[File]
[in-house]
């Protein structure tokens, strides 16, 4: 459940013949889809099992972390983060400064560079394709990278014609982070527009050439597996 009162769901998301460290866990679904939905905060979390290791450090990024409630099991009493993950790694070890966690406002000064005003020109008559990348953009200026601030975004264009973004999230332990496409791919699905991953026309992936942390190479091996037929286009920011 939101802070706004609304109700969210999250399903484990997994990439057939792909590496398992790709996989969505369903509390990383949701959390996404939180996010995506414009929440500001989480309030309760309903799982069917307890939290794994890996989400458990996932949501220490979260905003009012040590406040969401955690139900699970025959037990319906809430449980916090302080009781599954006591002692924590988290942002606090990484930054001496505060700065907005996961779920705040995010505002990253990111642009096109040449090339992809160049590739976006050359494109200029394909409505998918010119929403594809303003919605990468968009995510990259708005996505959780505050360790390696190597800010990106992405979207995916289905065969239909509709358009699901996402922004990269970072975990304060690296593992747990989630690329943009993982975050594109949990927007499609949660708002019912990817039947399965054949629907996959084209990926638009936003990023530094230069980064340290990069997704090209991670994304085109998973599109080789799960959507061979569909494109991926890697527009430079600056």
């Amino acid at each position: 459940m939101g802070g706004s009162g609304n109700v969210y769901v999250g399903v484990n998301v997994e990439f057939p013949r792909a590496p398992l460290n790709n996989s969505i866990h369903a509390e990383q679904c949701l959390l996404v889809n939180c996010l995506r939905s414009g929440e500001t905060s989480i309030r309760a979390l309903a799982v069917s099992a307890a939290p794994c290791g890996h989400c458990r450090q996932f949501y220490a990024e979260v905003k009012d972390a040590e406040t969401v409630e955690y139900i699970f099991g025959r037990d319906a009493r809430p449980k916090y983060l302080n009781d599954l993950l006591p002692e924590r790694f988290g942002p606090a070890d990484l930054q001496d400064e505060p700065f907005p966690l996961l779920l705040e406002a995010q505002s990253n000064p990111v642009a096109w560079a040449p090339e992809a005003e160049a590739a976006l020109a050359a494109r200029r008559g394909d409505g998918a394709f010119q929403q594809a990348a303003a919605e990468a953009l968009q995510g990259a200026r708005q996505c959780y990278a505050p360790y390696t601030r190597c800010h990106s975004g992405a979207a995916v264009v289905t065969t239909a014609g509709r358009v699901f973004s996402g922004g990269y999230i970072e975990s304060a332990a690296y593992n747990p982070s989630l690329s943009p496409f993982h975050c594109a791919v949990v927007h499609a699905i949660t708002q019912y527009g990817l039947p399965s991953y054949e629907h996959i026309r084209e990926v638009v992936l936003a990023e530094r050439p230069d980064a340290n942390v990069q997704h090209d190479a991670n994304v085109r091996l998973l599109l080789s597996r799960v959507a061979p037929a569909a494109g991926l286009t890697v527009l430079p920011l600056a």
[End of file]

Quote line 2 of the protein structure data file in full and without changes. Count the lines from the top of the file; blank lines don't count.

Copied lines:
């Protein structure tokens, strides 16, 4: 459940013949889809099992972390983060400064560079394709990278014609982070527009050439597996 009162769901998301460290866990679904939905905060979390290791450090990024409630099991009493993950790694070890966690406002000064005003020109008559990348953009200026601030975004264009973004999230332990496409791919699905991953026309992936942390190479091996037929286009920011 939101802070706004609304109700969210999250399903484990997994990439057939792909590496398992790709996989969505369903509390990383949701959390996404939180996010995506414009929440500001989480309030309760309903799982069917307890939290794994890996989400458990996932949501220490979260905003009012040590406040969401955690139900699970025959037990319906809430449980916090302080009781599954006591002692924590988290942002606090990484930054001496505060700065907005996961779920705040995010505002990253990111642009096109040449090339992809160049590739976006050359494109200029394909409505998918010119929403594809303003919605990468968009995510990259708005996505959780505050360790390696190597800010990106992405979207995916289905065969239909509709358009699901996402922004990269970072975990304060690296593992747990989630690329943009993982975050594109949990927007499609949660708002019912990817039947399965054949629907996959084209990926638009936003990023530094230069980064340290990069997704090209991670994304085109998973599109080789799960959507061979569909494109991926890697527009430079600056």